6 Tips for Amazing Photo Cloning & Retouching.

I’m going to talk about cloning today. On photo’s that is. I don’t know much about the other kind. Cloning, patching, retouching. Whatever you call it, it’s all about making an image as perfect as it can be. Really it’s been around since long before computers. I’ve seen an airbrush artist do the same thing we do with cloning, but directly on a print with paint. It’s amazing. But thankfully we don’t have to do that.

Thing is you can do almost anything with cloning. But that doesn’t mean it’s easy and it doesn’t mean you should. I’m a big fan of getting it right in camera, and sometimes it’s best just to leave things alone. But often the goal is a perfect image and there’s some things you simply can’t, or didn’t change in camera.

I have a new online workshop that focuses on how to make perfect clones and retouches and I thought it would be a great time to share some of my favorite tips on how to do it better. If you want more, check out my Cloning Magic Video Workshop.

Mouse for before/After. I could not move the clutter in the field and time was fleeting. In post I thought of leaving it, but then though how much cleaner it could be and what a good exercise in challenging clones it would preset... Gav

  • 1. Visualize.
    Look at your image on the screen and consider and what you need from it. Then analyze closer for similar areas and information you can copy from.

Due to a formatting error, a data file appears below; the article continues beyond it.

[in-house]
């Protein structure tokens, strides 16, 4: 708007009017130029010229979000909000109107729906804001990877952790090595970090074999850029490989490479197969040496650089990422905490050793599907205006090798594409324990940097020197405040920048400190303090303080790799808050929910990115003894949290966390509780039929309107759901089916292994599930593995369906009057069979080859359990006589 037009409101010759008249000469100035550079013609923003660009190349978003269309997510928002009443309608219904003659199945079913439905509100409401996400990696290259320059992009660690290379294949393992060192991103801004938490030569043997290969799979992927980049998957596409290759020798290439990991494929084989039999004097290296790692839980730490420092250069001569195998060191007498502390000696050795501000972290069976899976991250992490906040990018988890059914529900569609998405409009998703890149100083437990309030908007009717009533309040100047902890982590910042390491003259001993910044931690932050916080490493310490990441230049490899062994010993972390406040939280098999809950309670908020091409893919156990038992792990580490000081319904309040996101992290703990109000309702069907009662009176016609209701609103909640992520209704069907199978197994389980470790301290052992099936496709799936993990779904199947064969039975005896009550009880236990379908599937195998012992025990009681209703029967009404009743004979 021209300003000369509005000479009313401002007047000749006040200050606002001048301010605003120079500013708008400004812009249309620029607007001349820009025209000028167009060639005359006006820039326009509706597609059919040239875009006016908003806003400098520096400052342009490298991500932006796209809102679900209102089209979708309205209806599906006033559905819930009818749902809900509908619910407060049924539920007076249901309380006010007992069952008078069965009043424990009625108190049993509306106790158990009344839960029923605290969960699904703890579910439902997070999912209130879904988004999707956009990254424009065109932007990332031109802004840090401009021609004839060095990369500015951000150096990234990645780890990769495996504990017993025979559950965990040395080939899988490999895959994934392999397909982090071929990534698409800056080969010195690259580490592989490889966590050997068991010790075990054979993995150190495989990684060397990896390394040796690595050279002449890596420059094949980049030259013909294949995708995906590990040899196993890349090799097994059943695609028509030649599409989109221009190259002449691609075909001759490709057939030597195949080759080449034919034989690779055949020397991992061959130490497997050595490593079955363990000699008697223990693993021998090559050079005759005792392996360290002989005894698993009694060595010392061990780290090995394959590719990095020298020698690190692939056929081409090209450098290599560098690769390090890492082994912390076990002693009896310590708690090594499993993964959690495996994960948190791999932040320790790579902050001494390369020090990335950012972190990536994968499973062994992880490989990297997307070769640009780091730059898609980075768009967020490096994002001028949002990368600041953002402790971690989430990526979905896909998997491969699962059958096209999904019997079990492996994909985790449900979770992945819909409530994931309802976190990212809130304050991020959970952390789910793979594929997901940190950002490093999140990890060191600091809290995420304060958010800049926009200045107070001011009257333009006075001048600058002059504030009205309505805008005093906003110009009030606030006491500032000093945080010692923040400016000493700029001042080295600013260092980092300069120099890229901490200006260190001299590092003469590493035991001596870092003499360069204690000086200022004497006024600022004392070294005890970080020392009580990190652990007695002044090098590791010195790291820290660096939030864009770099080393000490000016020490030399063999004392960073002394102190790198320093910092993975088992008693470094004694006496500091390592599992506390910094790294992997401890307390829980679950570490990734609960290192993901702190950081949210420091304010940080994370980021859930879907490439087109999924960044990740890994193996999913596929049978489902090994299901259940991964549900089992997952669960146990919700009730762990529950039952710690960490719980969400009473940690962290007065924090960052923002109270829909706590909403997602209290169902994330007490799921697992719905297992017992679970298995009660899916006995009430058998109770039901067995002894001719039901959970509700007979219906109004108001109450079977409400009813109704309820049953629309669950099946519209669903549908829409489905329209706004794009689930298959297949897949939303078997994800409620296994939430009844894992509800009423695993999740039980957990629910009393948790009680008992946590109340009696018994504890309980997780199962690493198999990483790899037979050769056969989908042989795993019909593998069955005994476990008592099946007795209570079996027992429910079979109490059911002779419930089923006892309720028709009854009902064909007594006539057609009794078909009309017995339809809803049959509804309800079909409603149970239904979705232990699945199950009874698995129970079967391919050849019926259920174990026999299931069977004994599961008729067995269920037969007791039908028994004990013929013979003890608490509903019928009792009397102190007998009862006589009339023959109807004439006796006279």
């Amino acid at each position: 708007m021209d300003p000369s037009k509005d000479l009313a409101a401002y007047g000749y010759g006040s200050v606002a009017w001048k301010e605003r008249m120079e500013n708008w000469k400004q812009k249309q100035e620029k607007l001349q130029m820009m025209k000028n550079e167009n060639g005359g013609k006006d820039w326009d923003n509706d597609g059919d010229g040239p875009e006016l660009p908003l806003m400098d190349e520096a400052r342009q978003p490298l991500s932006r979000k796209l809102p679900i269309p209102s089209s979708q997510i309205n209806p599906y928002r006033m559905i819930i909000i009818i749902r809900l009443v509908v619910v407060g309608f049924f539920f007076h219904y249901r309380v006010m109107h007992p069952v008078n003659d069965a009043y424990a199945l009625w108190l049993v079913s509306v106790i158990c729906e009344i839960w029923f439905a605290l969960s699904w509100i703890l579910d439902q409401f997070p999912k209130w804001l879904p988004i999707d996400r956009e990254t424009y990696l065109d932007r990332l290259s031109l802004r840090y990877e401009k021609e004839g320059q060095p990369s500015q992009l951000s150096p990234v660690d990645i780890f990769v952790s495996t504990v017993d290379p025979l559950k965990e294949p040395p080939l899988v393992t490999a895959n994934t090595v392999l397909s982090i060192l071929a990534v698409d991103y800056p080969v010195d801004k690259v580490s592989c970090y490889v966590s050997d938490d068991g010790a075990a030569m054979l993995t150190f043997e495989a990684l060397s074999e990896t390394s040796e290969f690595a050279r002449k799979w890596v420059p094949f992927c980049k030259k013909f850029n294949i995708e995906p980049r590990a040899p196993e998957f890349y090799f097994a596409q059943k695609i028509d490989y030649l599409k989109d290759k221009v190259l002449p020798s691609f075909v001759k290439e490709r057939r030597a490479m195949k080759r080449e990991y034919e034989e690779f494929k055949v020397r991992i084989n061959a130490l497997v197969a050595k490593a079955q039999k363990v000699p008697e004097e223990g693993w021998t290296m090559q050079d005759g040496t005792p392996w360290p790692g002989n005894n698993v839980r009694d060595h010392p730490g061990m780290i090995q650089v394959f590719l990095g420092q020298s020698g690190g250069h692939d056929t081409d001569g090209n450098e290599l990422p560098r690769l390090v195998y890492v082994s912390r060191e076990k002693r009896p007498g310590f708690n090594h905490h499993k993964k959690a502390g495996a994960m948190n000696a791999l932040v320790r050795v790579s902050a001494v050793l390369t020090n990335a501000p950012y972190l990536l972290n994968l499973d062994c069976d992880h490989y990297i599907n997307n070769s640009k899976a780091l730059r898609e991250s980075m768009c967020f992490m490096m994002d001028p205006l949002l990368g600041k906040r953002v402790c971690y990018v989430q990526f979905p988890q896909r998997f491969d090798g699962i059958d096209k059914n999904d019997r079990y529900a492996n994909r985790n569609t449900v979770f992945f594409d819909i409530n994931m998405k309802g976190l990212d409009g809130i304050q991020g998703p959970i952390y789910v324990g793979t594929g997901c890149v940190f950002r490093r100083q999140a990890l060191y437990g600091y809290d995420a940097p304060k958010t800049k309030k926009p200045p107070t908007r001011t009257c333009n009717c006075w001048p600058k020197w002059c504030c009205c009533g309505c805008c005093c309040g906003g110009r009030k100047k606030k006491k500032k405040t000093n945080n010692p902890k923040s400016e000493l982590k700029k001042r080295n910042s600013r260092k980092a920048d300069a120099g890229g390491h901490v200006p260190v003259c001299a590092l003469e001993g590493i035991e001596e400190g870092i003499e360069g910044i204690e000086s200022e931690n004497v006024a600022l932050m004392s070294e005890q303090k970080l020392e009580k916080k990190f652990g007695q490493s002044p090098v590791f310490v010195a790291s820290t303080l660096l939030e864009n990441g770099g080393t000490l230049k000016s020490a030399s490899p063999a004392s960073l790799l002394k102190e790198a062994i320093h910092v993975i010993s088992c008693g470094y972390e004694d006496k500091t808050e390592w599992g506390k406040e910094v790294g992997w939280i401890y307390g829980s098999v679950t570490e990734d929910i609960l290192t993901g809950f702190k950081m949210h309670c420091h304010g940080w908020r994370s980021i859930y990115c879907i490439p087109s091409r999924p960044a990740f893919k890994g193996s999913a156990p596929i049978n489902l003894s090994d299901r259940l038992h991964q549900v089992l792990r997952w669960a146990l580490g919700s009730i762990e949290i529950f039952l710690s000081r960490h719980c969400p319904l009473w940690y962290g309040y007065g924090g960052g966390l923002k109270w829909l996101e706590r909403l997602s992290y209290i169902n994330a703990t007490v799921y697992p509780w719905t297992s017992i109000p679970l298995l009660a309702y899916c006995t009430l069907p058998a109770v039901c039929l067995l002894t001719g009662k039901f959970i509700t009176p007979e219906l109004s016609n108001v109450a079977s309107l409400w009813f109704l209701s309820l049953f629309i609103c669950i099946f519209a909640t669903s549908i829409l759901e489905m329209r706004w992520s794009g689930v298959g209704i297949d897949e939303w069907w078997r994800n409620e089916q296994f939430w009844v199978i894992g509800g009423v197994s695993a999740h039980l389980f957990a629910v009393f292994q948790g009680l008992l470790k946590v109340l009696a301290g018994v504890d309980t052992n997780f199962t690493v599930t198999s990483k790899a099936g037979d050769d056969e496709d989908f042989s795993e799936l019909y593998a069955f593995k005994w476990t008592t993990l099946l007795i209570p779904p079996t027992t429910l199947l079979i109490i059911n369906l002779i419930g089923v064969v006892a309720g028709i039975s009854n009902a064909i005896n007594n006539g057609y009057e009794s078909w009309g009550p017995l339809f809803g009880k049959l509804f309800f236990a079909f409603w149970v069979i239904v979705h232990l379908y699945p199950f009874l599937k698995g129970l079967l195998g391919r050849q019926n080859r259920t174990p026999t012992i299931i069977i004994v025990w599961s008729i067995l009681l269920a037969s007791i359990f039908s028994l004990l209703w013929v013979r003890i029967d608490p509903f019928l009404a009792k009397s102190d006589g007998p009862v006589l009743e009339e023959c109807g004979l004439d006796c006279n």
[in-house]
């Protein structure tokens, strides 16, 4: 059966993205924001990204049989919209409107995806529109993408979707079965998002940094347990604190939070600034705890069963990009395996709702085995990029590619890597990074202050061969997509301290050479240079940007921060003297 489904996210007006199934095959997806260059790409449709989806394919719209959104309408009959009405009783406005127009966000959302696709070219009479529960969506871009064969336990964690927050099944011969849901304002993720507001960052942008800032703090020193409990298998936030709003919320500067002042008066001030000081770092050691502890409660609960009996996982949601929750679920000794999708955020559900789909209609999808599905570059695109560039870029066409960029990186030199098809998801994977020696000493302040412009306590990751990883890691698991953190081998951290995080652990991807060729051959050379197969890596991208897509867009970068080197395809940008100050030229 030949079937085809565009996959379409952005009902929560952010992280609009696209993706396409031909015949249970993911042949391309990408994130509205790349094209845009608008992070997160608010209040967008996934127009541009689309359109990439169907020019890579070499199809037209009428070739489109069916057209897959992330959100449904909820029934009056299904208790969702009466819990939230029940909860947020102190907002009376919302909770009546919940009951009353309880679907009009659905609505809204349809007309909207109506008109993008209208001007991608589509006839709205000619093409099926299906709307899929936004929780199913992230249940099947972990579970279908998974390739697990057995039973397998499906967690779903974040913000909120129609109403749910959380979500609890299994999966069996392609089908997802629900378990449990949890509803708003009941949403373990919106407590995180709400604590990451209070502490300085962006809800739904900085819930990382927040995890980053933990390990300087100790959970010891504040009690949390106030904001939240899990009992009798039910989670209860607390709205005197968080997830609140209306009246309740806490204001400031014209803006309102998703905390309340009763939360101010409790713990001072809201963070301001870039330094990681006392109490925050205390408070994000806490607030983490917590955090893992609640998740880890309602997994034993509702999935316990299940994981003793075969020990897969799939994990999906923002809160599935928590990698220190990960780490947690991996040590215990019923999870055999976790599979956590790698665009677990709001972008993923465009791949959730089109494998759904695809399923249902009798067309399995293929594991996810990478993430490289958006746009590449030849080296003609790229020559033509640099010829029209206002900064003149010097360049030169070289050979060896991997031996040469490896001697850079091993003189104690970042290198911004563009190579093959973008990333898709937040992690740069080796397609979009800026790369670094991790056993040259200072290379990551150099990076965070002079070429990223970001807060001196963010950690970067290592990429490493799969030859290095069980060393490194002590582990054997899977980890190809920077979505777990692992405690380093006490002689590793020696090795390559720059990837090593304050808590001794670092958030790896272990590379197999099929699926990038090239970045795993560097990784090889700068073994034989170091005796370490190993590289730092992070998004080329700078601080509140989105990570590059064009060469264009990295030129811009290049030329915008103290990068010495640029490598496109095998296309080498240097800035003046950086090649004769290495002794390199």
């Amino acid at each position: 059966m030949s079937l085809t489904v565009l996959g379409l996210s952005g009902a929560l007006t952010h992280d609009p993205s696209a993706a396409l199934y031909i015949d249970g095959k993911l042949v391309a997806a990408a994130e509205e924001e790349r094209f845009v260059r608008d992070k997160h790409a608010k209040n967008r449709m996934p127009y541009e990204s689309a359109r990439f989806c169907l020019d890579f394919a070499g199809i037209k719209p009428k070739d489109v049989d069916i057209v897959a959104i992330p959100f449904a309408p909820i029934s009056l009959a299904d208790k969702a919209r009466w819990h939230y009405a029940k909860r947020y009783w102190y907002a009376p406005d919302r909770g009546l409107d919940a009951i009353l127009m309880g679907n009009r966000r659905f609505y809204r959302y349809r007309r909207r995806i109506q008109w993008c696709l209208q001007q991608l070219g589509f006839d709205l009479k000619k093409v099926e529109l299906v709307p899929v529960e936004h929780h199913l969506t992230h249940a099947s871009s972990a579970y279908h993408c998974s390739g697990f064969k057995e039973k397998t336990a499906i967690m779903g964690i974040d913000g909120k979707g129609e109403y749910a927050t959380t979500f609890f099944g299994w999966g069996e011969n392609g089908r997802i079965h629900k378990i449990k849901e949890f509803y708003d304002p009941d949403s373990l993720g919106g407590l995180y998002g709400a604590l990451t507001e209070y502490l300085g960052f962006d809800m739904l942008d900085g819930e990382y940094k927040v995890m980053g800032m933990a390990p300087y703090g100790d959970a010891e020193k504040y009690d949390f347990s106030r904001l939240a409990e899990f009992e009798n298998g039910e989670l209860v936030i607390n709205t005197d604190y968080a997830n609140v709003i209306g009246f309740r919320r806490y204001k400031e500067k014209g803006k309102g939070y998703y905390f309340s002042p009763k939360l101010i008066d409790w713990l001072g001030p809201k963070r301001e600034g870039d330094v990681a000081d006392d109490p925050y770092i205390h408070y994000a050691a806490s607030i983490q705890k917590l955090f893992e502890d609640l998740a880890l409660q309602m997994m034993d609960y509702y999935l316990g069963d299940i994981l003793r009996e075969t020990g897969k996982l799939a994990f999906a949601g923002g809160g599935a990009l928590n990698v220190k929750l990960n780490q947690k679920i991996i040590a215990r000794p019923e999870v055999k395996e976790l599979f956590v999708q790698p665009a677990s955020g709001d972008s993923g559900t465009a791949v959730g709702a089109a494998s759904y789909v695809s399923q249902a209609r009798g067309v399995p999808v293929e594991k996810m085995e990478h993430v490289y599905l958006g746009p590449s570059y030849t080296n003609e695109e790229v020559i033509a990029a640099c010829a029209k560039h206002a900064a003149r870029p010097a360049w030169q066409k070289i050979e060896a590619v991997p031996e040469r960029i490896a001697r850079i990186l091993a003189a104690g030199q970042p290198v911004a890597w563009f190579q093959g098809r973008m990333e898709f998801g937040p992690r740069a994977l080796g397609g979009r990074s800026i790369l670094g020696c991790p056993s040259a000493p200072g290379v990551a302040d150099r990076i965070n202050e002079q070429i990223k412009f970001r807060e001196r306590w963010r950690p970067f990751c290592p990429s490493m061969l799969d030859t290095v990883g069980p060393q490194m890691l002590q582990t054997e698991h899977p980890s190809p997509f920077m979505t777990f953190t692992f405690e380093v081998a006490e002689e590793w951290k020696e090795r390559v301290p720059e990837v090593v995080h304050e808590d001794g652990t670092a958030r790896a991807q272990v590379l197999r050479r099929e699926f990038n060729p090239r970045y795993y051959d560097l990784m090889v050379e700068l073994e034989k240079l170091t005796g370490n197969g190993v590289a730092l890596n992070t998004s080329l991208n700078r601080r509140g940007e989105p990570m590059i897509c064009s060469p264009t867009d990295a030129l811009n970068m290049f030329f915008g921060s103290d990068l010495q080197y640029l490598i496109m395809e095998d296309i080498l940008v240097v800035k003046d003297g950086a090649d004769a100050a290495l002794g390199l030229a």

• 2. Make a layer.
    Never clone on your base layer, but a copy of it. This way you can mask in and out if your clone gets messy on and edge of you change your mind.
  • 3. Zoom Both Ways.
    Don’t be afraid to get in very close and make sure it’s right. Then for a broader scope, zoom out and make the image small on the screen. This is a secret to checking for halos or bad edges that can easily be missed when zoomed in. The mark of good clone is that it’s invisible to large printing and scrutiny.
  • 4. Change brush size.
    A soft large brush is usually where I start. Too small or too hard a brush can leave lines when you zoom out. That said don’t be afraid to change your brush size, not only to avoid pattens of sameness, but also to better work details. Large and small. Work it all.
  • 5. Try different tools. A regular clone brush is a good start. Even a Lightroom or Aperture clone can work well for basics. But no one tool does it all. Sometimes spot healing gives a more natural look. Sometimes the Patch tool nails it. Content aware fill and healing can also be perfect. Sometimes you need to manually brush color. If one does not satisfy you, try another. Good cloning is a process and sometimes it takes them all.
  • 6. The Final Cleaning. The best clones are usually refined. Do your main retouching, then come back and look again. Use the tools (sometimes at lesser opacity) to blend in areas, reducing blotchiness and repetitive objects. For example, you may have a clone with little rocks that match from somewhere else. To avoid repetitive problems, you can clone in a smaller patch erasing only one pebble of rock from the spot, breaking the repetition. Also watch for halo’s on edges and missed areas. again. It’s so easy to miss when you’ve been looking at a print for an hour.

That’s all for today. Have fun… Gav

Mouse for before/After. This was more of a screw up. An older portrait, the client came back and wanted a wall portrait made. I had neglected to remove the crud from the dock and it did not seem to be adding. I did a lot of detailed retouching to remove the crud and make the image shine for it's 30 inch canvas... Gav

Check out Gavin’s video workshop…

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  • Mike Schouten says:

    Hmm can’t say I have ever seen a bride with film camera like that 😉 And of course you chose to make the cloning harder by putting the tree right behind her head of the same color. Very nice job.

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